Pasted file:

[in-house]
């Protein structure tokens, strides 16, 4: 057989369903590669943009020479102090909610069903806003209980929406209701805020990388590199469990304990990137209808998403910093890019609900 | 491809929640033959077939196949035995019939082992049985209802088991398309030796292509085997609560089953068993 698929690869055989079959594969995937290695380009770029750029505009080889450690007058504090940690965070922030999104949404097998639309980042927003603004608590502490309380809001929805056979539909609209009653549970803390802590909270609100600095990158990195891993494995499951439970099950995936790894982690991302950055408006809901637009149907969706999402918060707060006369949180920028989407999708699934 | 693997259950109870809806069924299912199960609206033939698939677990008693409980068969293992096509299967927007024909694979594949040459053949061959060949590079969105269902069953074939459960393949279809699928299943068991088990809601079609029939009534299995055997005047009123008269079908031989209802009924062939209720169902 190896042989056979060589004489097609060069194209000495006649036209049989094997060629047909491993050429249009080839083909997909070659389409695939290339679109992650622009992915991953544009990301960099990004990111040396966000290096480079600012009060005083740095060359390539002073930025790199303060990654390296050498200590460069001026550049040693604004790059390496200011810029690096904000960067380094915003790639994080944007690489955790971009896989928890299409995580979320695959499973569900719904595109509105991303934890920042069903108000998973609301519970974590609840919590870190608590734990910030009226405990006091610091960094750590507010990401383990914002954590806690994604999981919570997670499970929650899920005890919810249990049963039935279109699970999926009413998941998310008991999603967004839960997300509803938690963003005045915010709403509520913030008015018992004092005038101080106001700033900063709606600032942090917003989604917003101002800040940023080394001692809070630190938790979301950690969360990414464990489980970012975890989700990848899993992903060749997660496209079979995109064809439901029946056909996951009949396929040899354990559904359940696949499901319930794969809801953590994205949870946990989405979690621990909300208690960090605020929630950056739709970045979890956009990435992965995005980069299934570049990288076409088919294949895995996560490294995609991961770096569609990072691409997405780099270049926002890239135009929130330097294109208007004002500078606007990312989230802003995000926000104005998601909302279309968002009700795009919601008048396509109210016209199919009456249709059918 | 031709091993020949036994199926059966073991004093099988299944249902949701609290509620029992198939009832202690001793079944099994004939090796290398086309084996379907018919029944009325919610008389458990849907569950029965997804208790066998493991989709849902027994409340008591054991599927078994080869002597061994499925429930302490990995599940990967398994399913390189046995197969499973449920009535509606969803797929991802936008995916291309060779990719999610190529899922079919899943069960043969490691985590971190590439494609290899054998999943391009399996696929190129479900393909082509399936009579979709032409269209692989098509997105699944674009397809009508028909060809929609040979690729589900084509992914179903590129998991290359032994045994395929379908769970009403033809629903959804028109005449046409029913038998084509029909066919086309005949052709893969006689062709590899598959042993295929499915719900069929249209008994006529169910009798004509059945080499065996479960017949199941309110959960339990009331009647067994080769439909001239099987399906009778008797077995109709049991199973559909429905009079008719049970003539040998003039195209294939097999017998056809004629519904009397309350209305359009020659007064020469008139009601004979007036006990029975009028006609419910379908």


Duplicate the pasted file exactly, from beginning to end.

[in-house]
């Protein structure tokens, strides 16, 4: 057989369903590669943009020479102090909610069903806003209980929406209701805020990388590199469990304990990137209808998403910093890019609900 | 491809929640033959077939196949035995019939082992049985209802088991398309030796292509085997609560089953068993 698929690869055989079959594969995937290695380009770029750029505009080889450690007058504090940690965070922030999104949404097998639309980042927003603004608590502490309380809001929805056979539909609209009653549970803390802590909270609100600095990158990195891993494995499951439970099950995936790894982690991302950055408006809901637009149907969706999402918060707060006369949180920028989407999708699934 | 693997259950109870809806069924299912199960609206033939698939677990008693409980068969293992096509299967927007024909694979594949040459053949061959060949590079969105269902069953074939459960393949279809699928299943068991088990809601079609029939009534299995055997005047009123008269079908031989209802009924062939209720169902 190896042989056979060589004489097609060069194209000495006649036209049989094997060629047909491993050429249009080839083909997909070659389409695939290339679109992650622009992915991953544009990301960099990004990111040396966000290096480079600012009060005083740095060359390539002073930025790199303060990654390296050498200590460069001026550049040693604004790059390496200011810029690096904000960067380094915003790639994080944007690489955790971009896989928890299409995580979320695959499973569900719904595109509105991303934890920042069903108000998973609301519970974590609840919590870190608590734990910030009226405990006091610091960094750590507010990401383990914002954590806690994604999981919570997670499970929650899920005890919810249990049963039935279109699970999926009413998941998310008991999603967004839960997300509803938690963003005045915010709403509520913030008015018992004092005038101080106001700033900063709606600032942090917003989604917003101002800040940023080394001692809070630190938790979301950690969360990414464990489980970012975890989700990848899993992903060749997660496209079979995109064809439901029946056909996951009949396929040899354990559904359940696949499901319930794969809801953590994205949870946990989405979690621990909300208690960090605020929630950056739709970045979890956009990435992965995005980069299934570049990288076409088919294949895995996560490294995609991961770096569609990072691409997405780099270049926002890239135009929130330097294109208007004002500078606007990312989230802003995000926000104005998601909302279309968002009700795009919601008048396509109210016209199919009456249709059918 | 031709091993020949036994199926059966073991004093099988299944249902949701609290509620029992198939009832202690001793079944099994004939090796290398086309084996379907018919029944009325919610008389458990849907569950029965997804208790066998493991989709849902027994409340008591054991599927078994080869002597061994499925429930302490990995599940990967398994399913390189046995197969499973449920009535509606969803797929991802936008995916291309060779990719999610190529899922079919899943069960043969490691985590971190590439494609290899054998999943391009399996696929190129479900393909082509399936009579979709032409269209692989098509997105699944674009397809009508028909060809929609040979690729589900084509992914179903590129998991290359032994045994395929379908769970009403033809629903959804028109005449046409029913038998084509029909066919086309005949052709893969006689062709590899598959042993295929499915719900069929249209008994006529169910009798004509059945080499065996479960017949199941309110959960339990009331009647067994080769439909001239099987399906009778008797077995109709049991199973559909429905009079008719049970003539040998003039195209294939097999017998056809004629519904009397309350209305359009020659007064020469008139009601004979007036006990029975009028006609419910379908």